Last weekend Chris and I visited the capital of nearby Slovakia, Bratislava.
Slovakia: An Extremely Brief History of the Country From 1000 (no joke) to Present
But seriously, read more about Slovakia. Artifacts dating from 270,000 BC have been found.
Originally annexed into the Kingdom of Hungary (1000-1918), the Slovaks mutually merged with Bohemia, Moravia, Czech Silesia, and Carpathian Ruthenia to form the country of Czechoslovakia in 1918. Under pressure from Hungary and Germany, the country broke up in 1939–portions were annexed by Hungary as well as Germany–with the remaining land mass now named Czecho-Slovakia. Again, under threat from the Germans, Slovakia seceded and aligned with Nazi Germany until Czechoslovakia was reformed following WWII. In 1948, the country became occupied by the Soviet Union (which led to one of my favorite protests in sport by Vera Caslavska at the 1968 Olympics). Following the dissolution of the USSR in 1991, Czechoslovakia earned autonomy once again. The Czech Republic and Slovakia mutually went their separate ways in 1993 in what is known as the Velvet Divorce (sassy!) although they remain close allies.
Bratislava Castle: Originally a stone palace in the 11th century, reconstructed in 1423, additions made in 1768, nearly completely destroyed by fire from the “carelessness of garrison soldiers” in 1811, and fully reconstructed starting in 1953.
Entering the city of Bratislava is interesting because on the one hand you’re driving on this modern highway but there are literally portions of a castle wall above you as you follow under an overpass.
On Saturday we made the trek up to the gorgeous castle. Thankfully it wasn’t too windy but it was super chilly; I was glad I decided to wear Chris’s super thick work socks.
The view of the city was amazing. Apparently on clear days you can see all the way to Austria and Hungary.
Christmas Market: I Lose Out on a Beautiful Antique Pitcher Because I’m not Aggressive Enough
No seriously. This lady totally swooped in and took the pitcher I was interested in. I didn’t realize how cutthroat European markets can be.
The markets were held all across Old Town.
St. Elisabeth’s Blue Church: Built in 1907-1908 and Consecrated to Elisabeth of Hungary
Our last morning in the city we visited the Blue Church. So gorgeous! We weren’t able to tour the inside because there was a Sunday service, but it was amazing to just stand outside.
Cafe & Restaurants: I ❤ you Slovakian Food
As noted at least a thousand times in previous blogs, breakfast is my favorite. We went to Urban House because they had an amazing coffee menu and VEGETARIAN ENGLISH BREAKFAST. Which I’ve always wanted to have but with, you know, the meat and questionable pork content in baked beans, I’ve never had the option.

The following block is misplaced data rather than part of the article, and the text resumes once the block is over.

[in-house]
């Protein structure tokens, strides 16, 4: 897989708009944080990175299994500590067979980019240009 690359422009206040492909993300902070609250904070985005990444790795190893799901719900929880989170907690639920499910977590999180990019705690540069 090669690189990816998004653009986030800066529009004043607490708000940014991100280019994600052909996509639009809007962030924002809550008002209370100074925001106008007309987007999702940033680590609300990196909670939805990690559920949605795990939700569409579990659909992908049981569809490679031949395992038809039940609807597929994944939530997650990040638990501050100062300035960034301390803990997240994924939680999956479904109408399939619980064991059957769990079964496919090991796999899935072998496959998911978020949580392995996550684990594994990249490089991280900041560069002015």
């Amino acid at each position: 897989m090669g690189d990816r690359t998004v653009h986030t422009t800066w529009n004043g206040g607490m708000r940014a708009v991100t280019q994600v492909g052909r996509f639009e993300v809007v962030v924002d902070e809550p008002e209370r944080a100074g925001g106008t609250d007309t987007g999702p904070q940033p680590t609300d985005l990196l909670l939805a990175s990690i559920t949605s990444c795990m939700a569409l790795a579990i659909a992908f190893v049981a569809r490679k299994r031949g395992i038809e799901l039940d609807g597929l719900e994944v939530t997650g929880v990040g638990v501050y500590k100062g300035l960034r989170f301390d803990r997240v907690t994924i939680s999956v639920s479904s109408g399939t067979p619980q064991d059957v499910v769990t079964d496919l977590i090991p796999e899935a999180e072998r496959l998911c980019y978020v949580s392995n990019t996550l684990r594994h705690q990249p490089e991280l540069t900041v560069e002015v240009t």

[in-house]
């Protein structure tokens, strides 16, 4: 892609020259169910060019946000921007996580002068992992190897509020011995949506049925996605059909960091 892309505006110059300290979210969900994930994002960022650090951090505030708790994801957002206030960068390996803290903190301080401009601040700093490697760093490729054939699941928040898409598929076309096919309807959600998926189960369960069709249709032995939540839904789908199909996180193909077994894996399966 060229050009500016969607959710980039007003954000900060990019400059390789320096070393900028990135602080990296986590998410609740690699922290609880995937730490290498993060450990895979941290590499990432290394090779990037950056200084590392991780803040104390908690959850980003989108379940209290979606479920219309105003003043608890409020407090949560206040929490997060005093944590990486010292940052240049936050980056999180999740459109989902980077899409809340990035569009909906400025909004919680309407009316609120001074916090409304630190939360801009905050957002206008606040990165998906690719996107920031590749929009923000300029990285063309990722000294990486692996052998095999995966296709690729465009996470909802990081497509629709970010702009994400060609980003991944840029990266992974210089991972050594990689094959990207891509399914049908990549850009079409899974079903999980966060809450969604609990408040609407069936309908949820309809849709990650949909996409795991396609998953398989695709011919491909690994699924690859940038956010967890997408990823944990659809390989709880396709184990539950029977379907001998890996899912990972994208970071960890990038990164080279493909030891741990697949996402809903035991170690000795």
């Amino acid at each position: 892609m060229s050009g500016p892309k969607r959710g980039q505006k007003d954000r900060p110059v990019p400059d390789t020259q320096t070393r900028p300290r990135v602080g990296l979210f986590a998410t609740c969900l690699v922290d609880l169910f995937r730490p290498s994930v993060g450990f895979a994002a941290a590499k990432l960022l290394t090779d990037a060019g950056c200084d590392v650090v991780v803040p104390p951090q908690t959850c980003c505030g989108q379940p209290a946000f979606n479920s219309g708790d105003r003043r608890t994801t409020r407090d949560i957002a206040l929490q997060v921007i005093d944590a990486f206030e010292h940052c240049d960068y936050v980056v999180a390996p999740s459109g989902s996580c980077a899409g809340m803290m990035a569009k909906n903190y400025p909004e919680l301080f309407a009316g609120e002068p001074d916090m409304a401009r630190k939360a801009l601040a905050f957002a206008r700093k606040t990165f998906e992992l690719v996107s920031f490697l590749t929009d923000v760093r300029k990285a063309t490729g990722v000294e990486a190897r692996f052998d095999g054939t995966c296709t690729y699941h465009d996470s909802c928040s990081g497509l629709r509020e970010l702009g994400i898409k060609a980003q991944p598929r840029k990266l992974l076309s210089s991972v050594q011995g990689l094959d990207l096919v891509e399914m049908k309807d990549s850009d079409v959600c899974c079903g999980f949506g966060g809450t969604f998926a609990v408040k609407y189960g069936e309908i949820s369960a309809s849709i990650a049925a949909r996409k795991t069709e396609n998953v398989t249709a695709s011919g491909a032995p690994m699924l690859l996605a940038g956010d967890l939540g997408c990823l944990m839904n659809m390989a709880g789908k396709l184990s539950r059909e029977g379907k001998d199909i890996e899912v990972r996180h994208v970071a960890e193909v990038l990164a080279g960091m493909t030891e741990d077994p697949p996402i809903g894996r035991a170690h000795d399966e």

During the trip we had drinks at a couple of places, although the Irish Pub and KGB Pub were clear favorites. Slovenska Pivaren was also great; get the potato dumplings in goat cheese and sour cream sauce. Trust me.
Chris could smoke inside at the Dubliner and do I need to explain why I skipped down the stairs to the underground USSR-inspired bar?
After visiting the castle we stopped by Eleven Books & Coffee which is hands down one of the best places we’ve visited and absolutely a must-see in the city. A small used bookstore that serves coffee, tea, a couple of beers, and wine, it was a perfect stop after a chilly two mile walk.
I also picked up a couple of books that I can’t wait to start reading. They came with bookmarks and chocolates that say “Books and chocolate are the answer! Wishing you a sweet reading experience.”
For Dinner we ate at Re.Fresh which was gorgeous and super filling. We were a little meh when we saw that it was a “club” but then realized the club and restaurant were on separate floors. I mean, I’m definitely pro-European Discoteque but alas Chris (surprise, surprise!) is not.
I’m so glad we went. They have great vegan, vegetarian, and meat options. Plus Saturday’s special was mushroom paprikosh! YAAAAASSSSS. The Slovakian version is with potato dumplings, not spaetzle (Hungarian/German) or traditional flour dumplings (Hungarian/Russian), but it was a good take on [my favorite] dish.
On our last morning we stopped at the very adorable and delicious U Kubistu cafe on our way back from the Blue Church. We made it just in time for breakfast. Our server was AMAZING. The coffee was great and so were our dishes. A limited menu that changes daily depending on seasonality (yaasssss), it was one of my favorite places since moving to Europe. Plus when our coffee arrived, Superfreak was playing, so bonus points.
A few other pictures:
Listening to: Jackie Motion Picture Soundtrack by Mica Levi
Dessert Obsession: Eleven Books & Coffee Dark Chocolate